Does corruption hinder private businesses? Leadership stability and predictable corruption in China

Jiangnan ZHU, Dong ZHANG

Research output: Journal PublicationsJournal Article (refereed)Researchpeer-review

8 Citations (Scopus)

Abstract

We study whether corruption hinders businesses by investigating China's private enterprises, which have developed rapidly despite high corruption levels. We argue that a key factor determining the effects of corruption is corruption predictability, which is significantly influenced by government leadership stability. When the same leaders remain in major offices for long tenures, corruption is relatively predictable, reducing hindrance to businesses. When leaders change frequently, entrepreneurs need to constantly cultivate new connections with officials and face more uncertainty; therefore, corruption becomes a major obstacle. We conduct field interviews to explore channels through which leadership stability encourages predictable corruption. We also use the 2012 World Bank Enterprise Survey of Chinese private firms and develop a novel measure of leadership stability of the local Chinese government based on a self-collected data set of municipal party committees to test our hypotheses. Results of various models are consistent with our hypotheses.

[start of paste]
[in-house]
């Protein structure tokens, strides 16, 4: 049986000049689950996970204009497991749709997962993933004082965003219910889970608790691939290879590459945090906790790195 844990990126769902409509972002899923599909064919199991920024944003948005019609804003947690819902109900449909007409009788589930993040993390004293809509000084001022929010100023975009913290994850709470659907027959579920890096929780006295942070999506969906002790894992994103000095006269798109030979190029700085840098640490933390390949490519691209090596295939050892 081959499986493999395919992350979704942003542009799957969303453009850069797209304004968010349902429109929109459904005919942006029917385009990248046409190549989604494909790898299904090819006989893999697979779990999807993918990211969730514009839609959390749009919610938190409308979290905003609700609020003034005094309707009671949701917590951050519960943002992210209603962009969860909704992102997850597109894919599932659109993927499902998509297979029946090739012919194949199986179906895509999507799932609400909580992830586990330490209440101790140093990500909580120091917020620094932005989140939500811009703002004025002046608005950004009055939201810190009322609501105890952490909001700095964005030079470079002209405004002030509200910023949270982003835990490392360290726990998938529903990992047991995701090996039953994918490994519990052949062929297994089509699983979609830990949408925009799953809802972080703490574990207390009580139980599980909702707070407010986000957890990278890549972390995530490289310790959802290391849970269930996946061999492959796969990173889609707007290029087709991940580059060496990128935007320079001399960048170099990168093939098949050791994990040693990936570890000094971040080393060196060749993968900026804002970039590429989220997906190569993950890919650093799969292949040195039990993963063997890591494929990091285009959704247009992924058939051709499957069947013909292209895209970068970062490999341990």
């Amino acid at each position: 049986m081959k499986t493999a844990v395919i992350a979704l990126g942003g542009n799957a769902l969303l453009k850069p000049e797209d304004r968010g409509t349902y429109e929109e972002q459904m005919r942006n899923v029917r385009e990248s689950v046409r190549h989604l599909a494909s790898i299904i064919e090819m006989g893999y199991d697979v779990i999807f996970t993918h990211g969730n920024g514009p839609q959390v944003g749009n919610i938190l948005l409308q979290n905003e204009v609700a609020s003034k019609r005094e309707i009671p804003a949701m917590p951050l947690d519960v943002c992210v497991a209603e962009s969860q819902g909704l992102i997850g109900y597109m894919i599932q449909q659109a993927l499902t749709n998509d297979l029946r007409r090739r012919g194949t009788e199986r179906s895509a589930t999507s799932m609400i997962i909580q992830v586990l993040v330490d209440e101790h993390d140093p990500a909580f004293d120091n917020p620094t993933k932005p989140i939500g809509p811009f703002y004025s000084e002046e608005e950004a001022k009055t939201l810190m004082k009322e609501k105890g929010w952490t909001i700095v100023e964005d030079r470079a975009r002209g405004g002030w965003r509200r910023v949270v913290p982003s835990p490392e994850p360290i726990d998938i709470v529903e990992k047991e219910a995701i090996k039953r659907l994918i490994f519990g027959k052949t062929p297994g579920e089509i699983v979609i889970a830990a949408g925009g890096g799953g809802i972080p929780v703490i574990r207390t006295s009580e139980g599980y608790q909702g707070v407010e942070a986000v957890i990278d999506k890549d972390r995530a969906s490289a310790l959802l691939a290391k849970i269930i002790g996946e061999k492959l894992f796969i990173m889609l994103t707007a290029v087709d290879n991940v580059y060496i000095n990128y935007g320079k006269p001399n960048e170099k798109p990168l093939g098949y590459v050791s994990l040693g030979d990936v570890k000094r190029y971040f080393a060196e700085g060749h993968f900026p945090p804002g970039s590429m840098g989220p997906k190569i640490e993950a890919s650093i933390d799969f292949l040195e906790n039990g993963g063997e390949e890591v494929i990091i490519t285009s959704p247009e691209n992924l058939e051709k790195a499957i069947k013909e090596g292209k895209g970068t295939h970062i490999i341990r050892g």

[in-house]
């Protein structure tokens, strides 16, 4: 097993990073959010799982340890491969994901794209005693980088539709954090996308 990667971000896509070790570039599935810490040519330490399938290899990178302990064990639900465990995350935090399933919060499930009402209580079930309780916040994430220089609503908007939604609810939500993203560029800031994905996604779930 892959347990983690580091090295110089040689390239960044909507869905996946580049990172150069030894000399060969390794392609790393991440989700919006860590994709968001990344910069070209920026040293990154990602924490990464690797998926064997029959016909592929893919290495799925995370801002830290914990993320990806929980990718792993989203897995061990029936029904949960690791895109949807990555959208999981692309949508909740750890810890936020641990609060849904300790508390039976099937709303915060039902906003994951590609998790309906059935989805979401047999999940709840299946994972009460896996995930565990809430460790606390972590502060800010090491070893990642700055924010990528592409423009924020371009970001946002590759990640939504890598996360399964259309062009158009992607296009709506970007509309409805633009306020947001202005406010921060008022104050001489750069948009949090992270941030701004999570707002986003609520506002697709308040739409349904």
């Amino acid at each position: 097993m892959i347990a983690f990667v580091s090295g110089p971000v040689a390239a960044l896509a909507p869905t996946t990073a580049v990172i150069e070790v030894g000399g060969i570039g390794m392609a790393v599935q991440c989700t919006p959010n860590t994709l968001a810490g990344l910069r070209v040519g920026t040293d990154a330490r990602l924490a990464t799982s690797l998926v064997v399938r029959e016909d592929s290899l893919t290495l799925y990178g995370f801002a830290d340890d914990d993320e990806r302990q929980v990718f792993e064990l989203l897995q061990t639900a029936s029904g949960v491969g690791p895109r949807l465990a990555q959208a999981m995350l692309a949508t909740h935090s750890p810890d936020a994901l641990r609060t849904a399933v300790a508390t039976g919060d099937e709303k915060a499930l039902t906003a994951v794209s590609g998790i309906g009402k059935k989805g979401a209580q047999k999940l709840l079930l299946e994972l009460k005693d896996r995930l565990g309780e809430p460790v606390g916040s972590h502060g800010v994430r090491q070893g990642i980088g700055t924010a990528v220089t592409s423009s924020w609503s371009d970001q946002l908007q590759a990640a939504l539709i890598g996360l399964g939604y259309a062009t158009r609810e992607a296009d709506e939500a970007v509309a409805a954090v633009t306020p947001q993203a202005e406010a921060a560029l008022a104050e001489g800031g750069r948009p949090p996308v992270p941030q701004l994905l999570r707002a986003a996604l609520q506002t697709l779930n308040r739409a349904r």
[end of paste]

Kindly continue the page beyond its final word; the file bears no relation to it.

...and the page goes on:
Original languageEnglish
Pages (from-to)343-363
Number of pages21
JournalGovernance
Volume30
Issue number3
Early online date28 Jun 2016
DOIs
Publication statusPublished - Jun 2017
Externally publishedYes

Fingerprint

Corruption
China
Government
Private enterprise
World Bank
Entrepreneurs
Tenure
Factors
Predictability
Private firms
Hypothesis test
Uncertainty

Cite this

@article{4be80a060ee7412cbc6c69ab479cd719,
title = "Does corruption hinder private businesses? Leadership stability and predictable corruption in China",
abstract = "We study whether corruption hinders businesses by investigating China's private enterprises, which have developed rapidly despite high corruption levels. We argue that a key factor determining the effects of corruption is corruption predictability, which is significantly influenced by government leadership stability. When the same leaders remain in major offices for long tenures, corruption is relatively predictable, reducing hindrance to businesses. When leaders change frequently, entrepreneurs need to constantly cultivate new connections with officials and face more uncertainty; therefore, corruption becomes a major obstacle. We conduct field interviews to explore channels through which leadership stability encourages predictable corruption. We also use the 2012 World Bank Enterprise Survey of Chinese private firms and develop a novel measure of leadership stability of the local Chinese government based on a self-collected data set of municipal party committees to test our hypotheses. Results of various models are consistent with our hypotheses.",
author = "Jiangnan ZHU and Dong ZHANG",
year = "2017",
month = "6",
doi = "10.1111/gove.12220",
language = "English",
volume = "30",
pages = "343--363",